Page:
If it matters to you, it matters to us. We are in the people business. Subscribe to our channel for exclusive TODAY archival footage & our original web series. Connect with TODAY Online! Visit TODAY’s Website: http://on.today.com/ReadTODAY Find TODAY on Facebook: http://on.today.com/LikeTODAY Follow TODAY on Twitter: http://on.today.com/FollowTODAY Follow TODAY on Instagram: http://on.today.com/InstaTODAY Follow TODAY on Pinterest: http://on.today.com/PinTODAY #Coronavirus #Remdesivir #TodayShow

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The controversy surrounding remdesivir therefore revolves around whether the drug is actually an effective treatment. Early studies produced conflicting evidence on remdesivir’s effectiveness. Some found that Covid patients who received the drug recovered faster and fewer people died, but other studies showed that it didn’t reduce the length of hospitalization or death rate.

What’s weird about remdesivir is that it hasn’t been held to the same standards as other drug candidates. Covid-19 vaccines have been developed 10 times faster than traditional drugs, but they’ve passed the phase-3 clinical trials that test whether a potential medicine is both safe and effective in thousands of people.

Normally, a drug is only approved for use by a regulatory body like the US Food and Drug Administration if it meets the two criteria for safety and efficacy. Nonetheless, in October 2020, remdesivir was granted approval by FDA based on promising data from relatively small trials with about 1000 participants.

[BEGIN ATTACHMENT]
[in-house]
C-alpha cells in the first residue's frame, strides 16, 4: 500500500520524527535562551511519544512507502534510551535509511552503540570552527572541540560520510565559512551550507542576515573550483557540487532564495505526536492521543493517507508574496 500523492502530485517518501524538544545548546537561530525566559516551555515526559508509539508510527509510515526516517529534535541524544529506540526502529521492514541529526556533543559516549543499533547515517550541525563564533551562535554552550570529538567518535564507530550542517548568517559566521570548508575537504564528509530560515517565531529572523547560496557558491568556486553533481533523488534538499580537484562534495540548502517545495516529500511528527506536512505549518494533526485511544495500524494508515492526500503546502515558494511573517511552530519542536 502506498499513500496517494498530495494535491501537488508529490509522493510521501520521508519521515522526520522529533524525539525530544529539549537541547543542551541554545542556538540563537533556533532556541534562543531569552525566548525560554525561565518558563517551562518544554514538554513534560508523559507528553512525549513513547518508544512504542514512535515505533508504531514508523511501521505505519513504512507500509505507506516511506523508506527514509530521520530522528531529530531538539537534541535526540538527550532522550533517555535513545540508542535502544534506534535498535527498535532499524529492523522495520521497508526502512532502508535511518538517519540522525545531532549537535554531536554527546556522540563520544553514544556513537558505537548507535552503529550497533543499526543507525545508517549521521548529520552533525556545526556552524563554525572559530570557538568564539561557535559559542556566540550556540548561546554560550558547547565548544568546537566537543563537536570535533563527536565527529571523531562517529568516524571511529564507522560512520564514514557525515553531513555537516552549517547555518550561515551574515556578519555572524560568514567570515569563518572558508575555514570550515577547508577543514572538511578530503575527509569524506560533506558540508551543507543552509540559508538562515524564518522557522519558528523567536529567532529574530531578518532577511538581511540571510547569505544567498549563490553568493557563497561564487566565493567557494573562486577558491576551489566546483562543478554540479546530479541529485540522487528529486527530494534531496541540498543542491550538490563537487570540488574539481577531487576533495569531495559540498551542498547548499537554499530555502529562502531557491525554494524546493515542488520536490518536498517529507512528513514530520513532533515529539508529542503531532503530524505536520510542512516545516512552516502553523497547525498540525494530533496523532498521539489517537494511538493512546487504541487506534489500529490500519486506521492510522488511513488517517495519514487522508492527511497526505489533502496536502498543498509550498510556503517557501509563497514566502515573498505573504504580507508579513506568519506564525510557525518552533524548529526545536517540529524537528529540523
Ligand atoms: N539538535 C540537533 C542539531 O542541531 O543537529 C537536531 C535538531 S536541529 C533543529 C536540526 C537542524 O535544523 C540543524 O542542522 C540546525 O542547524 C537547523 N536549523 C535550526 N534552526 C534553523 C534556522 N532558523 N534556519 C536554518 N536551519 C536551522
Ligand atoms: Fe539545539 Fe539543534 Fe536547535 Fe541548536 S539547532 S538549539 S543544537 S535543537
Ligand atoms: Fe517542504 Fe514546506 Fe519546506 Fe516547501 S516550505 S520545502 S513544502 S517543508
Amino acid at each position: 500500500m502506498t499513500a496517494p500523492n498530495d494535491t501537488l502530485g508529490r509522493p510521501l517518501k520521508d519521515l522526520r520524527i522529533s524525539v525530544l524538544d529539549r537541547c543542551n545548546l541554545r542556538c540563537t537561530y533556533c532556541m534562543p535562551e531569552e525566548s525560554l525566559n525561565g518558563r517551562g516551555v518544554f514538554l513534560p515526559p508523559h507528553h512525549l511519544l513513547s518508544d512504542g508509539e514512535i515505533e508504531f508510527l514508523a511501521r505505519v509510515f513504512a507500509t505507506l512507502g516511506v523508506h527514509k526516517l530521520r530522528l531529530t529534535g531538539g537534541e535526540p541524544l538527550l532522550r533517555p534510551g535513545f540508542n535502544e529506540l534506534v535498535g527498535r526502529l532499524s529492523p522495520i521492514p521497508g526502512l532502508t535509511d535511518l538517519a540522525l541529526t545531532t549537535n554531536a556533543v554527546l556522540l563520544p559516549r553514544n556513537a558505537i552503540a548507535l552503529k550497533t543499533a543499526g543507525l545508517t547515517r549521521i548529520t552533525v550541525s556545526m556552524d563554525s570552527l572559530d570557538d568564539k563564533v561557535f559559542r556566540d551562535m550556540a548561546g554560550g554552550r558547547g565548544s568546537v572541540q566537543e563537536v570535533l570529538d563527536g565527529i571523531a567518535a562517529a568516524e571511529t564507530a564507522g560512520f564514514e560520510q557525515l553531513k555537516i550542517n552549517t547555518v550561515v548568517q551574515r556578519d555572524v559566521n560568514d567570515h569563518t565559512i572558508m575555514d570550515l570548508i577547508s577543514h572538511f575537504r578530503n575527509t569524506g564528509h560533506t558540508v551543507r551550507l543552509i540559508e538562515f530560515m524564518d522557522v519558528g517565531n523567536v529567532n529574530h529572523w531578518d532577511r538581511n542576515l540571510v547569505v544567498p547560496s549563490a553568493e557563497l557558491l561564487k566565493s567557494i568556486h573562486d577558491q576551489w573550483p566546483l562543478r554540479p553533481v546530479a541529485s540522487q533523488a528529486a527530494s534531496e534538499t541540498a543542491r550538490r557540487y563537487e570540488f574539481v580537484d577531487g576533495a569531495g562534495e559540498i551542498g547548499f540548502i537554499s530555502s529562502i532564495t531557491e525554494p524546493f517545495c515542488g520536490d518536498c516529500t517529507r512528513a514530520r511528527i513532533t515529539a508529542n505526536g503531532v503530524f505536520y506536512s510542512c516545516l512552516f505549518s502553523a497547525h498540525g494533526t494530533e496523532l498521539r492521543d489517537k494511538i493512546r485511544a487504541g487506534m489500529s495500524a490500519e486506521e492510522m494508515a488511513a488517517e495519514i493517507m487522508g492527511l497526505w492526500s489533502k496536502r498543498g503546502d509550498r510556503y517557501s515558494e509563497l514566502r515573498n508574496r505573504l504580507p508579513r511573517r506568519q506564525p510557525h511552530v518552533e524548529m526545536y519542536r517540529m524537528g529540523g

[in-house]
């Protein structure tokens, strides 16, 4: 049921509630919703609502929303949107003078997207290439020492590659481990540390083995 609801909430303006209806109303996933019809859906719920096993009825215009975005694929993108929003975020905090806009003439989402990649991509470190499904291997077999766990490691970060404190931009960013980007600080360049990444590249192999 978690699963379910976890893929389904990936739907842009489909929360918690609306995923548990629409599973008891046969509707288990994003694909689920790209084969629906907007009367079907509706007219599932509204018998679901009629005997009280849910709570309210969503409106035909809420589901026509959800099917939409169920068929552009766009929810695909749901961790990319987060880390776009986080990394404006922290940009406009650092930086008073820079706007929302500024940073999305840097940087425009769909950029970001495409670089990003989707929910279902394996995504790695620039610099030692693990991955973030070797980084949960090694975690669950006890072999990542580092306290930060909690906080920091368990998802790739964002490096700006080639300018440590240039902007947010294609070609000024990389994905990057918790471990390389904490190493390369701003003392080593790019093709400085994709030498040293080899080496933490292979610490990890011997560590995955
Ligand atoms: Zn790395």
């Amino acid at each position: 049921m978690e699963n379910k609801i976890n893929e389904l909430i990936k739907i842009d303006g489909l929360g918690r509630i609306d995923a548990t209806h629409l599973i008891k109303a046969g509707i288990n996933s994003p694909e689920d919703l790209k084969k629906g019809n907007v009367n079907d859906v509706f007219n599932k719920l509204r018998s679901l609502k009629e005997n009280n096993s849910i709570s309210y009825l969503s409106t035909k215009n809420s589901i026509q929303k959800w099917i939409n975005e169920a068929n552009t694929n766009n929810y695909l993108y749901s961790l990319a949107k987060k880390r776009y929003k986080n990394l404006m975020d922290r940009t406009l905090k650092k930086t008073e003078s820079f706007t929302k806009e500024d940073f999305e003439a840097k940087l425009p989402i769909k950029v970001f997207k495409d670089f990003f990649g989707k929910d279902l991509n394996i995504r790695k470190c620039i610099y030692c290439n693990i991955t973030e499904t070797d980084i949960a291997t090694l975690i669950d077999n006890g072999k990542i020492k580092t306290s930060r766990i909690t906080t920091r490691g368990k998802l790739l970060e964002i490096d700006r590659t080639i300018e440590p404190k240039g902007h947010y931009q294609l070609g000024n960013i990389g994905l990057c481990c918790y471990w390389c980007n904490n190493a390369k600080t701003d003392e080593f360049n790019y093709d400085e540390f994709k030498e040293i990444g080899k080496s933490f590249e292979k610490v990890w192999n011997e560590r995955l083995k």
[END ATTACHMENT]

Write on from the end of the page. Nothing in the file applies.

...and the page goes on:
A large-scale analysis by the World Health Organization’s Solidarity trial consortium has cleared-up the confusion. Based on interim results from studying more than 5000 participants, the international study concluded that remdesivir “had little or no effect on hospitalized patients with Covid-19, as indicated by overall mortality, initiation of ventilation, and duration of hospital stay.”

As a consequence of being mostly ineffective, WHO recommends against the use of remdesivir in Covid-19 patients.

Remdesivir is an expensive drug

The drug is administered over 5 or 10 days. A five-day course of treatment costs around $2600 per person. So for a hospital with hundreds of Covid patients, that would amount to millions of dollars for one antiviral.

That price could be cost-effective if remdesivir saved lives and its use was limited to moderate or severe disease, but it’s also being made available for milder cases and WHO found that it isn’t a lifesaving drug.